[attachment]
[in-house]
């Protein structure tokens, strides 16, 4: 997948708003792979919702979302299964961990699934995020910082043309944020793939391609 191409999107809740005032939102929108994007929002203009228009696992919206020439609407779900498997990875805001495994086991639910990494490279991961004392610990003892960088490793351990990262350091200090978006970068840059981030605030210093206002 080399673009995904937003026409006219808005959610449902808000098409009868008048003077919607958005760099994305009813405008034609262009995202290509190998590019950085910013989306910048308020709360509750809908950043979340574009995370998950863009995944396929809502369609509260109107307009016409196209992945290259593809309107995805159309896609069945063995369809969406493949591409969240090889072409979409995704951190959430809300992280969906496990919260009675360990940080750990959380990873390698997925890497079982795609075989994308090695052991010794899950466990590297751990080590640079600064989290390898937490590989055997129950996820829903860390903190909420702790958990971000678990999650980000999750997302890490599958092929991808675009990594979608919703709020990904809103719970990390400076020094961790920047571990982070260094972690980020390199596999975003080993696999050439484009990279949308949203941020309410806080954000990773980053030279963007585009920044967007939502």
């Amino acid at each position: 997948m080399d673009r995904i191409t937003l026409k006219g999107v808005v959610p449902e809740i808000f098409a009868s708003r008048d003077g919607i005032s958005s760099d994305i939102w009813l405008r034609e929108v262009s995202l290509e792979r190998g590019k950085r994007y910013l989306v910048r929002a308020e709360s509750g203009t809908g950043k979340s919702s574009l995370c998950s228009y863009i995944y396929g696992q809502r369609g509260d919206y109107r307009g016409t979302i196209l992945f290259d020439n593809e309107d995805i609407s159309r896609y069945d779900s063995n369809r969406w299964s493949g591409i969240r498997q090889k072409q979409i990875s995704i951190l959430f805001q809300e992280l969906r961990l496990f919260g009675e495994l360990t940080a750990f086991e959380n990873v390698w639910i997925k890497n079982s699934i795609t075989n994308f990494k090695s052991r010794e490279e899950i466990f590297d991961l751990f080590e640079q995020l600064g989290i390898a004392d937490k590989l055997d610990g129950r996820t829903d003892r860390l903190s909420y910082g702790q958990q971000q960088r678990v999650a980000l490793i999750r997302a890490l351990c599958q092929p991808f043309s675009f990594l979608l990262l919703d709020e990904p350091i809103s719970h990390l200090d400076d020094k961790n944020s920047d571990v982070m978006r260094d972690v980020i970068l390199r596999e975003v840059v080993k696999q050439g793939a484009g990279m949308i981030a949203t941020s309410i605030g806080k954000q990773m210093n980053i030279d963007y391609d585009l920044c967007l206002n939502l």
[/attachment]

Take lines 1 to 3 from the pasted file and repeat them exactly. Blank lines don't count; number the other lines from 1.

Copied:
[in-house]
């Protein structure tokens, strides 16, 4: 997948708003792979919702979302299964961990699934995020910082043309944020793939391609 191409999107809740005032939102929108994007929002203009228009696992919206020439609407779900498997990875805001495994086991639910990494490279991961004392610990003892960088490793351990990262350091200090978006970068840059981030605030210093206002 080399673009995904937003026409006219808005959610449902808000098409009868008048003077919607958005760099994305009813405008034609262009995202290509190998590019950085910013989306910048308020709360509750809908950043979340574009995370998950863009995944396929809502369609509260109107307009016409196209992945290259593809309107995805159309896609069945063995369809969406493949591409969240090889072409979409995704951190959430809300992280969906496990919260009675360990940080750990959380990873390698997925890497079982795609075989994308090695052991010794899950466990590297751990080590640079600064989290390898937490590989055997129950996820829903860390903190909420702790958990971000678990999650980000999750997302890490599958092929991808675009990594979608919703709020990904809103719970990390400076020094961790920047571990982070260094972690980020390199596999975003080993696999050439484009990279949308949203941020309410806080954000990773980053030279963007585009920044967007939502």
């Amino acid at each position: 997948m080399d673009r995904i191409t937003l026409k006219g999107v808005v959610p449902e809740i808000f098409a009868s708003r008048d003077g919607i005032s958005s760099d994305i939102w009813l405008r034609e929108v262009s995202l290509e792979r190998g590019k950085r994007y910013l989306v910048r929002a308020e709360s509750g203009t809908g950043k979340s919702s574009l995370c998950s228009y863009i995944y396929g696992q809502r369609g509260d919206y109107r307009g016409t979302i196209l992945f290259d020439n593809e309107d995805i609407s159309r896609y069945d779900s063995n369809r969406w299964s493949g591409i969240r498997q090889k072409q979409i990875s995704i951190l959430f805001q809300e992280l969906r961990l496990f919260g009675e495994l360990t940080a750990f086991e959380n990873v390698w639910i997925k890497n079982s699934i795609t075989n994308f990494k090695s052991r010794e490279e899950i466990f590297d991961l751990f080590e640079q995020l600064g989290i390898a004392d937490k590989l055997d610990g129950r996820t829903d003892r860390l903190s909420y910082g702790q958990q971000q960088r678990v999650a980000l490793i999750r997302a890490l351990c599958q092929p991808f043309s675009f990594l979608l990262l919703d709020e990904p350091i809103s719970h990390l200090d400076d020094k961790n944020s920047d571990v982070m978006r260094d972690v980020i970068l390199r596999e975003v840059v080993k696999q050439g793939a484009g990279m949308i981030a949203t941020s309410i605030g806080k954000q990773m210093n980053i030279d963007y391609d585009l920044c967007l206002n939502l």